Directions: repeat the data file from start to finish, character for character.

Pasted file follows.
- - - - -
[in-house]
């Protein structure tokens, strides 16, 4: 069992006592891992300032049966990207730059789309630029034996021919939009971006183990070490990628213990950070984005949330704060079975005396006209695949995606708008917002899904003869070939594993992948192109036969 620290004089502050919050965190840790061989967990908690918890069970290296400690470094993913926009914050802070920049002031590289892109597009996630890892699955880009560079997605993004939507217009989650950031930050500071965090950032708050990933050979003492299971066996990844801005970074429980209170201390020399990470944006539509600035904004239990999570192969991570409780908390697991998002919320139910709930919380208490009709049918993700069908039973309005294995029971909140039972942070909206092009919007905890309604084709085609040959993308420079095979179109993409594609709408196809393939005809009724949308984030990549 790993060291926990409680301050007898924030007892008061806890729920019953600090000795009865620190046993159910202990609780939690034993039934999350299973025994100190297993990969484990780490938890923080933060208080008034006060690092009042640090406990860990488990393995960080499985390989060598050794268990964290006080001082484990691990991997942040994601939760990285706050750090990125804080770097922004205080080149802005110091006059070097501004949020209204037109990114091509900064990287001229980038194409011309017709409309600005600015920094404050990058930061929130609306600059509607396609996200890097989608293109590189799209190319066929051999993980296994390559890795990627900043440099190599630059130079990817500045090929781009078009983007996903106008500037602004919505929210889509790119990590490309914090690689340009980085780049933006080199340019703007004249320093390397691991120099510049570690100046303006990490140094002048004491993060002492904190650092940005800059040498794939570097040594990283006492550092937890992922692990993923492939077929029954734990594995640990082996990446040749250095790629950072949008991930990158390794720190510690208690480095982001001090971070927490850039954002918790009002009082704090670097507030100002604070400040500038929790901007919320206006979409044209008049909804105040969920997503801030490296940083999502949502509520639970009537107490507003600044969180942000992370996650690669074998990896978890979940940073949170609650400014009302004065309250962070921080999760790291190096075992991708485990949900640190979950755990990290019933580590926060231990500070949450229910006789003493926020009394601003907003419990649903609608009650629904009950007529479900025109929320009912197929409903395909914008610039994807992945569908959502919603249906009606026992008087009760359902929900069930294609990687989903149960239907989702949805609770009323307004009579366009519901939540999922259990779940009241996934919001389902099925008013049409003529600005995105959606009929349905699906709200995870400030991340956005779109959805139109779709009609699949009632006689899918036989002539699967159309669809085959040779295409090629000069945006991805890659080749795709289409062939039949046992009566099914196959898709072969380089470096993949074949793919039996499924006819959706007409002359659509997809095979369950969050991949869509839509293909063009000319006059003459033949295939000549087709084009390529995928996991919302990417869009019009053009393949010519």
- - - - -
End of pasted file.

[in-house]
């Protein structure tokens, strides 16, 4: 069992006592891992300032049966990207730059789309630029034996021919939009971006183990070490990628213990950070984005949330704060079975005396006209695949995606708008917002899904003869070939594993992948192109036969 620290004089502050919050965190840790061989967990908690918890069970290296400690470094993913926009914050802070920049002031590289892109597009996630890892699955880009560079997605993004939507217009989650950031930050500071965090950032708050990933050979003492299971066996990844801005970074429980209170201390020399990470944006539509600035904004239990999570192969991570409780908390697991998002919320139910709930919380208490009709049918993700069908039973309005294995029971909140039972942070909206092009919007905890309604084709085609040959993308420079095979179109993409594609709408196809393939005809009724949308984030990549 790993060291926990409680301050007898924030007892008061806890729920019953600090000795009865620190046993159910202990609780939690034993039934999350299973025994100190297993990969484990780490938890923080933060208080008034006060690092009042640090406990860990488990393995960080499985390989060598050794268990964290006080001082484990691990991997942040994601939760990285706050750090990125804080770097922004205080080149802005110091006059070097501004949020209204037109990114091509900064990287001229980038194409011309017709409309600005600015920094404050990058930061929130609306600059509607396609996200890097989608293109590189799209190319066929051999993980296994390559890795990627900043440099190599630059130079990817500045090929781009078009983007996903106008500037602004919505929210889509790119990590490309914090690689340009980085780049933006080199340019703007004249320093390397691991120099510049570690100046303006990490140094002048004491993060002492904190650092940005800059040498794939570097040594990283006492550092937890992922692990993923492939077929029954734990594995640990082996990446040749250095790629950072949008991930990158390794720190510690208690480095982001001090971070927490850039954002918790009002009082704090670097507030100002604070400040500038929790901007919320206006979409044209008049909804105040969920997503801030490296940083999502949502509520639970009537107490507003600044969180942000992370996650690669074998990896978890979940940073949170609650400014009302004065309250962070921080999760790291190096075992991708485990949900640190979950755990990290019933580590926060231990500070949450229910006789003493926020009394601003907003419990649903609608009650629904009950007529479900025109929320009912197929409903395909914008610039994807992945569908959502919603249906009606026992008087009760359902929900069930294609990687989903149960239907989702949805609770009323307004009579366009519901939540999922259990779940009241996934919001389902099925008013049409003529600005995105959606009929349905699906709200995870400030991340956005779109959805139109779709009609699949009632006689899918036989002539699967159309669809085959040779295409090629000069945006991805890659080749795709289409062939039949046992009566099914196959898709072969380089470096993949074949793919039996499924006819959706007409002359659509997809095979369950969050991949869509839509293909063009000319006059003459033949295939000549087709084009390529995928996991919302990417869009019009053009393949010519």